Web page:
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The American Dream Is Not Dead


The American Dream Is Not Dead

July 7, 2014

The following is an excerpt from Economics21's new inequality primer, Income Inequality: Fact and Fiction.

Intergenerational mobility has emerged in recent years as

a bipartisan policy priority. To the extent that upward mobility rates are low--relative to the past, to other countries, or simply to our intuitions about appropriate levels--the health of the American Dream is called into question. However, there are many misperceptions about the state of economic mobility in the United States, and a fuller appreciation of the various facets of the issue can aid policymakers as they develop proposals to promote upward mobility.

While it is often useful to think about mobility over the course of a person's adult life (see Gerald Auten's contribution in Chapter 5), discussions about opportunity generally have in mind intergenerational mobility: how much adult outcomes do, or do not, depart from those of their parents. Even focusing on intergenerational mobility leaves open what outcomes should be considered. Here I will discuss mobility in terms of family income, but mobility researchers have also considered earnings, educational attainment, occupational status, and wealth, among other outcomes.

Even restricting the focus to income still leaves two ways of thinking about mobility--in relative or absolute terms. "Relative mobility" is about how the ranking of adults against their peers is (or is not) tied to the ranking of their parents against their peers. That is to say, ignoring dollar amounts, did adults who rank high or low in the income distribution also have parents who ranked high or low? Careful research by the Pew Economic Mobility Project divides adult and parental income distributions into five equally-sized groups, or quintiles, ranked by income adjusted for family size. It then asks how likely it is that children starting in a given quintile end up in each quintile themselves as adults. If there were no connection between parent and child incomes, then a child growing up in any of the quintiles would have a 20 percent chance of ending up in any of the quintiles as adults. And for today's forty-somethings who grew up in the middle fifth around 1970, that is close to what we see: 19 percent ended up in the top fifth, 23 percent in the middle fifth, and 14 percent in the bottom fifth (Figure 3).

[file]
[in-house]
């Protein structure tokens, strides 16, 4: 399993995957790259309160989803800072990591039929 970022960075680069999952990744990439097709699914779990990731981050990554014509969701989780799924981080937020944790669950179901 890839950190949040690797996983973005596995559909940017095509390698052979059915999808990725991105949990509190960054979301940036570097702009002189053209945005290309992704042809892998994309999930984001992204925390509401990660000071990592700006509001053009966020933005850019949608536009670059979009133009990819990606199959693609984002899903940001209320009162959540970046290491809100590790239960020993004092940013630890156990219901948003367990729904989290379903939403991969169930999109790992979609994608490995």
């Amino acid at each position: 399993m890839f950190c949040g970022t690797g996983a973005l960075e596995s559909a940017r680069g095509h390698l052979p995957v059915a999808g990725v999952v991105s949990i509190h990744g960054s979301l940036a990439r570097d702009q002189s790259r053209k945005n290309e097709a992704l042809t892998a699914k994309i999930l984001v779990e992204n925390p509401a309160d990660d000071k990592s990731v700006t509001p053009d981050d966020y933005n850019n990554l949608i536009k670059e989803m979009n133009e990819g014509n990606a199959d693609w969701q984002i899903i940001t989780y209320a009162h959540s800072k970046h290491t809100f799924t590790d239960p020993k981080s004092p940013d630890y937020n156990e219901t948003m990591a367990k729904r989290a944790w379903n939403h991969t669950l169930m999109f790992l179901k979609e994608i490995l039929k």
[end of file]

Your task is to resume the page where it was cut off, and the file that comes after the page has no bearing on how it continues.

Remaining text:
But children who grow up poor or rich see more limited mobility. Among those raised in the bottom fifth, 43 percent remain there as adults. Just 30 percent made it to the top three-fifths (whereas 60 percent would have if parental income had had no relationship to child income), and only 4 percent made it to the top fifth. Mobility among today's adults raised in the top fifth displays the mirror image: 40 percent remain at the top, 37 percent fall to the bottom three-fifths, and only 8 percent fall to the bottom-fifth. (These figures indicate less mobility than in Gerald Auten's contribution because they average multiple years of income together to net out volatility.)